Fishing for Sturgeon in Alberta

The lake sturgeon in Alberta is a unique species consisting of only two populations — one in the South Saskatchewan River system and one in the North Saskatchewan River system. The population in the South Saskatchewan system is relatively stable.

Sturgeon are somewhat primitive fish. They are found mainly in fresh water and are considered the largest game fish anywhere in North America.

Sturgeon can grow to be upwards of six feet very easily

You will find sturgeon ranging in size from just a few inches, to over fifteen feet long.

Sturgeon have a skeleton that is made of cartilage rather than bone and a skin that is rough as sandpaper, much like a shark does.
It has no teeth, using four barbells and an expandable mount to find its food.
A sturgeons body is lined with five rows of scales that are tough and hard, called scutes. They are shaped like diamonds, cover them from head to tail and are hard enough to discourage the predatory fish from eating the smaller juveniles.

Sturgeon in Canada are classed in three ways.
They are known as Shakers, Keepers and Peelers.

One fisherman says that the rules governing Sturgeon ” change but as of this writing they are as follows: A shaker is any fish under 42″ in length, and must be released unharmed when caught. It is called a shaker because the fish will vigorously shake the fishers rod when it is on the line. The faster the vibration on the rod, the smaller the fish.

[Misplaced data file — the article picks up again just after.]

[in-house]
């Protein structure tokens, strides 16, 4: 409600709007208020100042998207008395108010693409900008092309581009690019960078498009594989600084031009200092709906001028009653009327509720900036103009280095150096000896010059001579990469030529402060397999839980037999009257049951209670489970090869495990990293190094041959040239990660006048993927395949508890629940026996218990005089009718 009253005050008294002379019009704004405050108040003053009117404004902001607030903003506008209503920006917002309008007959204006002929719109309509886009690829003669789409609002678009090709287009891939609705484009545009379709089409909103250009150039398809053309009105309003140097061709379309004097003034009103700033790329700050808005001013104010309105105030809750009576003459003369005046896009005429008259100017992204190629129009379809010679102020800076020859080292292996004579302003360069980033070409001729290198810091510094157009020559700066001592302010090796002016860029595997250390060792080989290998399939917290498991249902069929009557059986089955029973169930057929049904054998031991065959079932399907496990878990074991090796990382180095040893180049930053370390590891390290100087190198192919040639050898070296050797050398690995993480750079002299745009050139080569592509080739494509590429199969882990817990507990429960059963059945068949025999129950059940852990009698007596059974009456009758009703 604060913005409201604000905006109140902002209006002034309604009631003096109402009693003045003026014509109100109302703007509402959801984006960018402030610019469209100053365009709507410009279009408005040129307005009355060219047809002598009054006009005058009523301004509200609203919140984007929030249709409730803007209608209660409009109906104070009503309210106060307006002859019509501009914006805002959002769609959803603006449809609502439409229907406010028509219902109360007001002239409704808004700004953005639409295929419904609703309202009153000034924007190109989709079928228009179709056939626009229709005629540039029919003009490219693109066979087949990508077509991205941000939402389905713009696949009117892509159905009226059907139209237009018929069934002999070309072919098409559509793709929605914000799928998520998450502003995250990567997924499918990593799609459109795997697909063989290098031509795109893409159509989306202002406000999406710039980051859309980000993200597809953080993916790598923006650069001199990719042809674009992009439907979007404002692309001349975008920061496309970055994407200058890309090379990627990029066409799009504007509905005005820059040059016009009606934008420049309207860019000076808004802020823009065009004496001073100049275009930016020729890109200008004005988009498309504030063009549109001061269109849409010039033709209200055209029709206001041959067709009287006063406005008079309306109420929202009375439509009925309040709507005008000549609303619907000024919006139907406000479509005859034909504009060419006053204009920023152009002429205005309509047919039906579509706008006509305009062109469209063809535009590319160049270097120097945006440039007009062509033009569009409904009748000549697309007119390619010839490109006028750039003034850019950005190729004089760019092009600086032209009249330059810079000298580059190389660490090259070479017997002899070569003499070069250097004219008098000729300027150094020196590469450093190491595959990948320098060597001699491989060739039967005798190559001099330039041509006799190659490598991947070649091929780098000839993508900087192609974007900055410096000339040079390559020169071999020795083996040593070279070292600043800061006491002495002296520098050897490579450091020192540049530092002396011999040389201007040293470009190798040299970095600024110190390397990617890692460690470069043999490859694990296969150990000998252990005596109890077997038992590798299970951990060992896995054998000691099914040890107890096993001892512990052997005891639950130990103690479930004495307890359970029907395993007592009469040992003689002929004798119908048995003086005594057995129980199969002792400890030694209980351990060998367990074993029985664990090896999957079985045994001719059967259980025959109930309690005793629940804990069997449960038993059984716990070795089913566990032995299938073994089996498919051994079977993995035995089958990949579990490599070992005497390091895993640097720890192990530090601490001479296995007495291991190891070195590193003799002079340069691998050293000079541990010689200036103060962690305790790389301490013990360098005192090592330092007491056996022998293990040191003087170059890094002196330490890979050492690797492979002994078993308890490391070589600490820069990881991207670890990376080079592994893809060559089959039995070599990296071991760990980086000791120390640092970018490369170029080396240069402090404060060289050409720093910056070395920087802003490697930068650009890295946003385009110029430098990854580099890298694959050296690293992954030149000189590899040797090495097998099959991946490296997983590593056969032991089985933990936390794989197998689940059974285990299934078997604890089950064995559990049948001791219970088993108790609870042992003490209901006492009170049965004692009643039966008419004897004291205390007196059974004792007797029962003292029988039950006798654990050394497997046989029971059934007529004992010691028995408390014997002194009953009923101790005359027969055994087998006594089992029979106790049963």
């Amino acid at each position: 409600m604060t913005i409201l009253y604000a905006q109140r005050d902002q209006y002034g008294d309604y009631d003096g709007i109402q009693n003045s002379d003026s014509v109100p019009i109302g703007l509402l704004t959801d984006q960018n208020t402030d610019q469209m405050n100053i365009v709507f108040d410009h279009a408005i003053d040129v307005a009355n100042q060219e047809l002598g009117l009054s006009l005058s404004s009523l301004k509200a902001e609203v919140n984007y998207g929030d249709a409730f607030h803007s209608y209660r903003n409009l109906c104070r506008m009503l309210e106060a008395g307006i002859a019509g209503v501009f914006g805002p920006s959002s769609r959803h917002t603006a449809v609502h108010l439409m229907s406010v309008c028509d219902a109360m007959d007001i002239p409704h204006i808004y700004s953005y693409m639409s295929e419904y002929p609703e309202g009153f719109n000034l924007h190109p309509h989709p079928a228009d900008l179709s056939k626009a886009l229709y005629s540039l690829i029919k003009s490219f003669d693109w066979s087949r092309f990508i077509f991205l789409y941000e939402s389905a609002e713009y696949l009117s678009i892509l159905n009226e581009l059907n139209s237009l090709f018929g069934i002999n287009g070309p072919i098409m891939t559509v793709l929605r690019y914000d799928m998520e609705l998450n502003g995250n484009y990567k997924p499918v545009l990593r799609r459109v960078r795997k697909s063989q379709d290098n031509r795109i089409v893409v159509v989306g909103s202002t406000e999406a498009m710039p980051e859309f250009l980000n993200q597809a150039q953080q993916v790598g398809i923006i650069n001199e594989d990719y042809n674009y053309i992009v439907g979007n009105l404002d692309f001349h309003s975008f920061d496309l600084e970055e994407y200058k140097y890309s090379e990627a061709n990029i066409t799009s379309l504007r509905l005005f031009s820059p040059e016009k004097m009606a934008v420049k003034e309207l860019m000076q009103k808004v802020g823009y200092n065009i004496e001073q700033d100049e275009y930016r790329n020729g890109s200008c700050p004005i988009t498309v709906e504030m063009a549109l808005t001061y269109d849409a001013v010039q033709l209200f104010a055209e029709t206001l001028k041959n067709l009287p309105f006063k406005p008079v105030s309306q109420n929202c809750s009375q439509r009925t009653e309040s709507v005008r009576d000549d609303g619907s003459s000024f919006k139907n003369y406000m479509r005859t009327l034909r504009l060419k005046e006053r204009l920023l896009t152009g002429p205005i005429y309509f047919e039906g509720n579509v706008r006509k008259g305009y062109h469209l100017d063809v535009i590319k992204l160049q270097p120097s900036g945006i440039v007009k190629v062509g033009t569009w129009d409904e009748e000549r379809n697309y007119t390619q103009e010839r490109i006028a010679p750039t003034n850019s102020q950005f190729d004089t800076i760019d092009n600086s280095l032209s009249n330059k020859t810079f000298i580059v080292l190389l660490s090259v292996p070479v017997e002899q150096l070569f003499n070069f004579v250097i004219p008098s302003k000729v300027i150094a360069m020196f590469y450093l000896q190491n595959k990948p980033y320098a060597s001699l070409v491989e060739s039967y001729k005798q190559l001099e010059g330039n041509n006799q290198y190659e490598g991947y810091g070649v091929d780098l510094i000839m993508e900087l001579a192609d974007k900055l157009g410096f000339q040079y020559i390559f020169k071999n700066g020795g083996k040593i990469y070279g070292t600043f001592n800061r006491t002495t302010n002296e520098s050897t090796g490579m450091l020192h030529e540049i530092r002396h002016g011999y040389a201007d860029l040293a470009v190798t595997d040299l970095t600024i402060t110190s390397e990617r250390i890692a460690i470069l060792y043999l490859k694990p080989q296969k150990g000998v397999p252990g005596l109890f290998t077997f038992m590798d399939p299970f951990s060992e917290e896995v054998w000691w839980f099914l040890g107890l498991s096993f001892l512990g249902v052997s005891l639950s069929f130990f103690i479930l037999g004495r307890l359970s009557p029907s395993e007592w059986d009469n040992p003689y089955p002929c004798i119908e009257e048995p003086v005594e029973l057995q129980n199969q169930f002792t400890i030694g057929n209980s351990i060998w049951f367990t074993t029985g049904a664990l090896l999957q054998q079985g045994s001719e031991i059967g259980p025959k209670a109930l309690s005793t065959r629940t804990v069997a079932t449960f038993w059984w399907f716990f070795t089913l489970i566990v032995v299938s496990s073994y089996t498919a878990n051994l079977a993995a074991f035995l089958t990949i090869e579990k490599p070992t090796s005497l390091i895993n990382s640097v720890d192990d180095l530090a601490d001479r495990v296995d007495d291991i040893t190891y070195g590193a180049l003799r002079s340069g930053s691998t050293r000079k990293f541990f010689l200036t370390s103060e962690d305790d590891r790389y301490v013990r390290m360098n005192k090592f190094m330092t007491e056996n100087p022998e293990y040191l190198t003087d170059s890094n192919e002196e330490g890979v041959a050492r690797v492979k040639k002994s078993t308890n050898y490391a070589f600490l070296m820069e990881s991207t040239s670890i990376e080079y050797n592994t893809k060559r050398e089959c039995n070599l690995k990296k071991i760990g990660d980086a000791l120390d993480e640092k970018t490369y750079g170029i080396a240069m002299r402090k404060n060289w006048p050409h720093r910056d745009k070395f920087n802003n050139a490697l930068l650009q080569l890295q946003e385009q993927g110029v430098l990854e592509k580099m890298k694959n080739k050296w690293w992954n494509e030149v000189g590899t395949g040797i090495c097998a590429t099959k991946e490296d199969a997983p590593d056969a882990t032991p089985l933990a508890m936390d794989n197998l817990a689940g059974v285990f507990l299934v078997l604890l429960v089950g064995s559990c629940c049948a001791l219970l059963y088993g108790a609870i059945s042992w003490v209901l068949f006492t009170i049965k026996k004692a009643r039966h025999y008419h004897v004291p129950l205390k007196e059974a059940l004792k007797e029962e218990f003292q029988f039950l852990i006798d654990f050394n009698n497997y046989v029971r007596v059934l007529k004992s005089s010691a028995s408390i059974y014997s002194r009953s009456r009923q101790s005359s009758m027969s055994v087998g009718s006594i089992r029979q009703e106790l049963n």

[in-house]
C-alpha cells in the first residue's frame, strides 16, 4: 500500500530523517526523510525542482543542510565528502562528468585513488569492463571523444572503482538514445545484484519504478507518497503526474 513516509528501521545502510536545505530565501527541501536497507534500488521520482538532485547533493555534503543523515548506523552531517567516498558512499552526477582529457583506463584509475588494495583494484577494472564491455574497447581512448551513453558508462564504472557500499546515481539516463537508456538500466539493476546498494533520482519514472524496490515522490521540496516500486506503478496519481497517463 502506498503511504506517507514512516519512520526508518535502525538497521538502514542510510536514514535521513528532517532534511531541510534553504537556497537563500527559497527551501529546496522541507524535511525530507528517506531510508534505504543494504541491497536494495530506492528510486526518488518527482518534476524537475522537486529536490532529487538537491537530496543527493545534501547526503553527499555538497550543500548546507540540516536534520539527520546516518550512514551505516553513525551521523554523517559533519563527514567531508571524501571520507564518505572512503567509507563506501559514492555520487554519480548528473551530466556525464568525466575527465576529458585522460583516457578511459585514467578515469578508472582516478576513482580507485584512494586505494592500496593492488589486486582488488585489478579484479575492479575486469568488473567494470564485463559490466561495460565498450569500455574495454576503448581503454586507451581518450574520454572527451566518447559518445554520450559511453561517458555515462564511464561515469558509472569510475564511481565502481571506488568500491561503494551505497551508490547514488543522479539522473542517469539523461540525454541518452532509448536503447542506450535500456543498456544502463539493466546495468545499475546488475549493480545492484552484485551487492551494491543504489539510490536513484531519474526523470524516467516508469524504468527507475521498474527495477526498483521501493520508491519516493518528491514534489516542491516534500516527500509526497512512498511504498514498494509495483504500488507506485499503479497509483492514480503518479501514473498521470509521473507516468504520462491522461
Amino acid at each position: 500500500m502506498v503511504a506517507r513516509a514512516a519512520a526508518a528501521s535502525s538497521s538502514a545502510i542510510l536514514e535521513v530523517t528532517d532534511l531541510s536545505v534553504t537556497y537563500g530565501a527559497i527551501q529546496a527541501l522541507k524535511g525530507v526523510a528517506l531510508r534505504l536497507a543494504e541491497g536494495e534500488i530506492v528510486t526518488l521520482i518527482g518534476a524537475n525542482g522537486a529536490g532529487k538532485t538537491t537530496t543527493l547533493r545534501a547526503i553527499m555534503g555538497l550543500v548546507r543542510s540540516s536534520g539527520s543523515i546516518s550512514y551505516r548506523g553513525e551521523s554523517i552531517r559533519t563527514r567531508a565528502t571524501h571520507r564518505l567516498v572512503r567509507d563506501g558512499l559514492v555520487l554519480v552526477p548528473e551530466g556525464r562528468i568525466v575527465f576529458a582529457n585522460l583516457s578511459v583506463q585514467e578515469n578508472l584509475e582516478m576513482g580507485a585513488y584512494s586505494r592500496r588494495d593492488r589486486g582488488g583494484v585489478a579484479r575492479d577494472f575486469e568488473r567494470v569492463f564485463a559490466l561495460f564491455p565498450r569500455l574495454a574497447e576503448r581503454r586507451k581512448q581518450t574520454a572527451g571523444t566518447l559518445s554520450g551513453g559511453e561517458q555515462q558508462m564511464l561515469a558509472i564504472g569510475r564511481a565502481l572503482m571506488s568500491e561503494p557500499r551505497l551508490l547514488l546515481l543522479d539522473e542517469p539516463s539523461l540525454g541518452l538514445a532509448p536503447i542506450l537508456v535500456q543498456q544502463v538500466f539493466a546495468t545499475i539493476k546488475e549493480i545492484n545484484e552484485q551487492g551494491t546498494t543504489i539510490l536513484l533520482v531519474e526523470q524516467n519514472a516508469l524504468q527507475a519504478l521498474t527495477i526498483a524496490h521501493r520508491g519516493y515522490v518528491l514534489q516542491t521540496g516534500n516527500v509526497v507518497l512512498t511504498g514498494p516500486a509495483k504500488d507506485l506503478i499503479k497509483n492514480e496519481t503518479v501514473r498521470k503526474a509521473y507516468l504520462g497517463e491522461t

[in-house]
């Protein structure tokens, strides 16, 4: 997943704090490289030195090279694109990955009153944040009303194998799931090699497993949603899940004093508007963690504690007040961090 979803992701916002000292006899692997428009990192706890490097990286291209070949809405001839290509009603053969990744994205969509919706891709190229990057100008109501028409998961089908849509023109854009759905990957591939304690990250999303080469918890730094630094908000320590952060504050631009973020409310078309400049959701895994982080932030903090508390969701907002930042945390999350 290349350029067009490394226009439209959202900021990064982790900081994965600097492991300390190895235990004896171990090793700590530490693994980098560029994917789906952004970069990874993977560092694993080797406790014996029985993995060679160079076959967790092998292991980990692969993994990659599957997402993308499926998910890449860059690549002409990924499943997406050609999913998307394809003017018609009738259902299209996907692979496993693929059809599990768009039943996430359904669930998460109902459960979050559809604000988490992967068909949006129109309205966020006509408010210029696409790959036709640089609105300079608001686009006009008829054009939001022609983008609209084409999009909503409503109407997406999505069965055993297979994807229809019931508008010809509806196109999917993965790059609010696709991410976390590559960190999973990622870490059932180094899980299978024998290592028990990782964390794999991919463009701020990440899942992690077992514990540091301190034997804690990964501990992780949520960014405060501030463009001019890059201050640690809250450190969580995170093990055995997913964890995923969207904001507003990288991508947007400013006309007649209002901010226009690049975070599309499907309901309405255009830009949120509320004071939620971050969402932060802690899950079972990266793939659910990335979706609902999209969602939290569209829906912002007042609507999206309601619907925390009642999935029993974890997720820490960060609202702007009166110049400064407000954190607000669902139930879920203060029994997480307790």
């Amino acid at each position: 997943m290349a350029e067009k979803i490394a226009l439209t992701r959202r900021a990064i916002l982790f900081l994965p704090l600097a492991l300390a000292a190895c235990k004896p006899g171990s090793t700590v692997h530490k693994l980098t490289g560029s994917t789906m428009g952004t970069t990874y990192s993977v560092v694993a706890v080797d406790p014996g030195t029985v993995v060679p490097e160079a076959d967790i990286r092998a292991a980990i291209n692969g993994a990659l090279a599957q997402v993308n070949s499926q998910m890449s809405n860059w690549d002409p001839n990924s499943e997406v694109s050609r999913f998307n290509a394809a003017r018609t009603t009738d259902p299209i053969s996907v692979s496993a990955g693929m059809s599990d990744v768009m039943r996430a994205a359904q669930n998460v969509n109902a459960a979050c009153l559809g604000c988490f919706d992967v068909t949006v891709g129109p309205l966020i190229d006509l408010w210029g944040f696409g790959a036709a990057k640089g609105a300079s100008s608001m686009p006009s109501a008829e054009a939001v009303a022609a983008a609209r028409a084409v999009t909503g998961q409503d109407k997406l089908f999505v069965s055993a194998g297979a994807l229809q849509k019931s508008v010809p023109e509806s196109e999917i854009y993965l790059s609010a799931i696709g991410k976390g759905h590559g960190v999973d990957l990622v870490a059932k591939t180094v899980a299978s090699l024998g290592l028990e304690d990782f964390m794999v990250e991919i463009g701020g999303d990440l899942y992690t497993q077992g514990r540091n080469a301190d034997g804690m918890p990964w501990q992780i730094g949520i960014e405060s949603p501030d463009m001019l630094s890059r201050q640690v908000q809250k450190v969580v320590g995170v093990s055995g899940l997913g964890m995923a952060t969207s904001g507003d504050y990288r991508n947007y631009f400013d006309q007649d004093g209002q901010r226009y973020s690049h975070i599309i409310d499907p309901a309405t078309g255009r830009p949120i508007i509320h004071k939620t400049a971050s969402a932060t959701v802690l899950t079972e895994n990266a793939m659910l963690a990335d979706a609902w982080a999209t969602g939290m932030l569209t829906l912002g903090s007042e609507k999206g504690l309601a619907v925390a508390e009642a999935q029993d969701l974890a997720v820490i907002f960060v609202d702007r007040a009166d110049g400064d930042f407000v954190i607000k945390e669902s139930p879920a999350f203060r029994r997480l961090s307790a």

A Keeper is a fish between 42″ and 60″ in length. This fish may be retained when caught and currently a fisher may keep one a day and up to 10 a year. It is always a matter of speculation on the boat when a fish is hooked as to its size. The Keeper is easily distinguished because it shakes the rod somewhat slowly and it will run hard to pull line off of the reel at least for a few seconds. If you have some control and the fish occasionally takes line and you can’t stop him, usually it’s a keeper.

This brings us to the last class, the Peeler. This fish is unmistakable, if seldom seen. If you fish for the White Sturgeon for very long you will encounter a fish that will peel line off the reel and cannot be stopped. You have two choices; snap the line, or pursue the fish and bring him to the boat.”

Such a feat requires heavy tackle and an anchor setup that is made for quick release.
Three pound lead weights, 10/0 hooks and whole shad for bait are the likely scenario.

A fish this size could strip a reel of line in less than a minute in a fast current and as such, a peeler is certainly not for the faint of heart.

I’ve never seen one caught, but would absolutely love to.
You will note I said I’d like to see it, not attempt it.
All oversize sturgeon must be released unharmed when boated.
The battle can last an hour or more! The fish must not be pulled out of the water as internal organ damage may occur, killing the fish.

“Almost without exception a hooked Peeler will jump at least once, thrilling all who see it. This fish is a monster and is also known as the ‘Poor man’s Marlin’.”

If you are someone who loves a fight, I can almost guarantee that one of these guys will give you what you’re looking for and then some.

To fish Alberta for Sturgeon, pay a visit to the Alberta Fish and Wildlife pages for current rules and licenses.

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